* Do not use water or heavy or thickly woven cloth on objects that are hand coloured or have metal parts or other features applied on top of the ceramic.
* Some tiny stains can be removed by careful rubbing with cotton wool buds soaked in a mix of hydrogen peroxide and ammonia added one part each to twenty parts warm water.
* You should not attempt cleaning potentially very valuable items yourself, these are best left to the experts or you risk ruining the item and reducing the value.
TIPS FOR SELLING CERAMICS
* Ceramics and other delicate items do not travel easily by post. Careful packing is vital but items can still get damaged on route from heavy handling by the postal authorities. It’s wise to send by carrier than by normal postal service where better care is likely to be taken but costs may be prohibitive for some buyers. Very high value ceramics should always travel by courier at the buyer’s expense and you should be covered for breakage in transit.
* Condition is paramount to collectors, even the tiniest fault or one that is virtually invisible to the naked eye or hidden from view such as beneath a lid or inside the item and not showing outside. Most auctioneers will point out faults which you must check before bidding. Take a tiny magnifying glass with you to auction and study anything that interests you from all angles, inside and out.
* Learn the art of ‘Pinging’ ceramics with forefinger and thumb which makes a different sound on a perfect piece from an item that is damaged. Do not ping too heavily or that perfect piece may get broken. An expert friend describes the pinging on a perfect piece as a ‘ring’, compared to a ‘ding’ on an imperfect item.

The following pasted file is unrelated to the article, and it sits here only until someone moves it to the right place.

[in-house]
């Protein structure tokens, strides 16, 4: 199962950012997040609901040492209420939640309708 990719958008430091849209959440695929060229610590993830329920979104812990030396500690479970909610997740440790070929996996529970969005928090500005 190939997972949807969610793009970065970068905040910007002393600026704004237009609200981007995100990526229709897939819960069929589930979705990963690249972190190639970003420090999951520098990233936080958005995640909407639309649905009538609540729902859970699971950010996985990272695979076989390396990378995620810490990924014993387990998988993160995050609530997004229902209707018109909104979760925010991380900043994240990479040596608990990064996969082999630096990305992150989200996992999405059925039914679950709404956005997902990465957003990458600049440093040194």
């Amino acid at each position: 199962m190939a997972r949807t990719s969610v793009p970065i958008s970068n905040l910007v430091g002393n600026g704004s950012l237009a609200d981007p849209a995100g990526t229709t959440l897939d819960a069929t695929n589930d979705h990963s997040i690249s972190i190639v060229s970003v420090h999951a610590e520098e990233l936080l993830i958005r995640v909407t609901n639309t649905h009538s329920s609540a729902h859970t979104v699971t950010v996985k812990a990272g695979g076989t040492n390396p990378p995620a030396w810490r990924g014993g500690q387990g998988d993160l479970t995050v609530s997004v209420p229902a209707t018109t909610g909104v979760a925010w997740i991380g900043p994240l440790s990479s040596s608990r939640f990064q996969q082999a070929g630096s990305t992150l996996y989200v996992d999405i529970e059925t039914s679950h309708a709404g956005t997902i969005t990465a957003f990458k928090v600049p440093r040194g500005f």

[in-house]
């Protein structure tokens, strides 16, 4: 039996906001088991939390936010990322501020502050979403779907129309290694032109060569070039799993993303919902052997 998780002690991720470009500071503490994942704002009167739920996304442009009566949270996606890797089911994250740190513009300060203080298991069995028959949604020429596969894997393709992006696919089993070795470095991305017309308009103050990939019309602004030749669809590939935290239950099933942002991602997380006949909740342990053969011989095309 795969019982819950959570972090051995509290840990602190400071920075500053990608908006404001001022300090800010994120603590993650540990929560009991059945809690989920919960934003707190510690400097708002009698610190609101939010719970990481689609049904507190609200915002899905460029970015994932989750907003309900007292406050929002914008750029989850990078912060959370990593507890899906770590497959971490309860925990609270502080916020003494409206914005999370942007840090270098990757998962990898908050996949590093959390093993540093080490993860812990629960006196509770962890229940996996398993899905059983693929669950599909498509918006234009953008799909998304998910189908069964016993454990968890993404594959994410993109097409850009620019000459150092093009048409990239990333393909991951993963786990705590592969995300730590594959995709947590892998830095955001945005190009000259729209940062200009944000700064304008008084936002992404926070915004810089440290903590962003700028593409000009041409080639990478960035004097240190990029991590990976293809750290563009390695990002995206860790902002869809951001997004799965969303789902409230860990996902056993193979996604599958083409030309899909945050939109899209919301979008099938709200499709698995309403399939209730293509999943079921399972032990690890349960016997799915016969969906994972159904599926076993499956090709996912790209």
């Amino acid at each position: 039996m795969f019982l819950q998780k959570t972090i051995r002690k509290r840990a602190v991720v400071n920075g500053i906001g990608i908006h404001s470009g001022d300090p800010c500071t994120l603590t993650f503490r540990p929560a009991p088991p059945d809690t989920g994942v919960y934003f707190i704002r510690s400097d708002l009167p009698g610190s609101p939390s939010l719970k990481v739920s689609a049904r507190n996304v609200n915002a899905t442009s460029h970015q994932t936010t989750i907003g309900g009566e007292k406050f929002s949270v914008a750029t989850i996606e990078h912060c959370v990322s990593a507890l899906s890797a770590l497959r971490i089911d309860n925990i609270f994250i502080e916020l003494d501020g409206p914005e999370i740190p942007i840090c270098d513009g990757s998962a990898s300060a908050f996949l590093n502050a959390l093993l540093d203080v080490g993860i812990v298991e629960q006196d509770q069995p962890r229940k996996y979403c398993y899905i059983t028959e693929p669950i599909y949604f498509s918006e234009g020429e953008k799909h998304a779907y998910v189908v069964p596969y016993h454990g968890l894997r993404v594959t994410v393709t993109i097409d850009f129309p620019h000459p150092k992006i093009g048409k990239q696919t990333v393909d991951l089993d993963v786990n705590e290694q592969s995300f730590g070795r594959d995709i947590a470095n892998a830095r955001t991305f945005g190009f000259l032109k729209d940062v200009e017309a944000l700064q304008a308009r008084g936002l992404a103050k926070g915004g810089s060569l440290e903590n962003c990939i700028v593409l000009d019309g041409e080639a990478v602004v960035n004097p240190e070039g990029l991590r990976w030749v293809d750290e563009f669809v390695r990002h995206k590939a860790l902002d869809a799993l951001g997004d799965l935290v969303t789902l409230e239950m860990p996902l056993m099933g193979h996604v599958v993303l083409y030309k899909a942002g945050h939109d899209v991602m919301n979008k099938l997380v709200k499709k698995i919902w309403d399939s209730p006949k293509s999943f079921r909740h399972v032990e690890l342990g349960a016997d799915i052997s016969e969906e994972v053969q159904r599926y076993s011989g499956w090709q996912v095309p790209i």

* You should mention faults in your eBay listing, however small. Some faults can be invisibly repaired but it’s generally only worthwhile on potentially very valuable items. Get expert help, do not do it yourself unless you know how. It’s a good idea to take a course on restoration which you’ll find at some local colleges or from specialist trainers which you’ll find by searching for ‘class + restore + ceramics’ into your favourite search engine.
* In your listing, emphasise that you pack very carefully to help increase bidder confidence. Offer a money back refund on all items returned in the same condition as they were posted. You may on occasion get people claiming an item was already broken when it arrived at their end, which might be true, but more likely they have broken it themselves and now want a refund. It has happened to me, several times, and my best advice is to refund without question. Really valuable items should be sent by specialist courier and I always take photographs of these items, from all angles, showing those items were intact when they left me.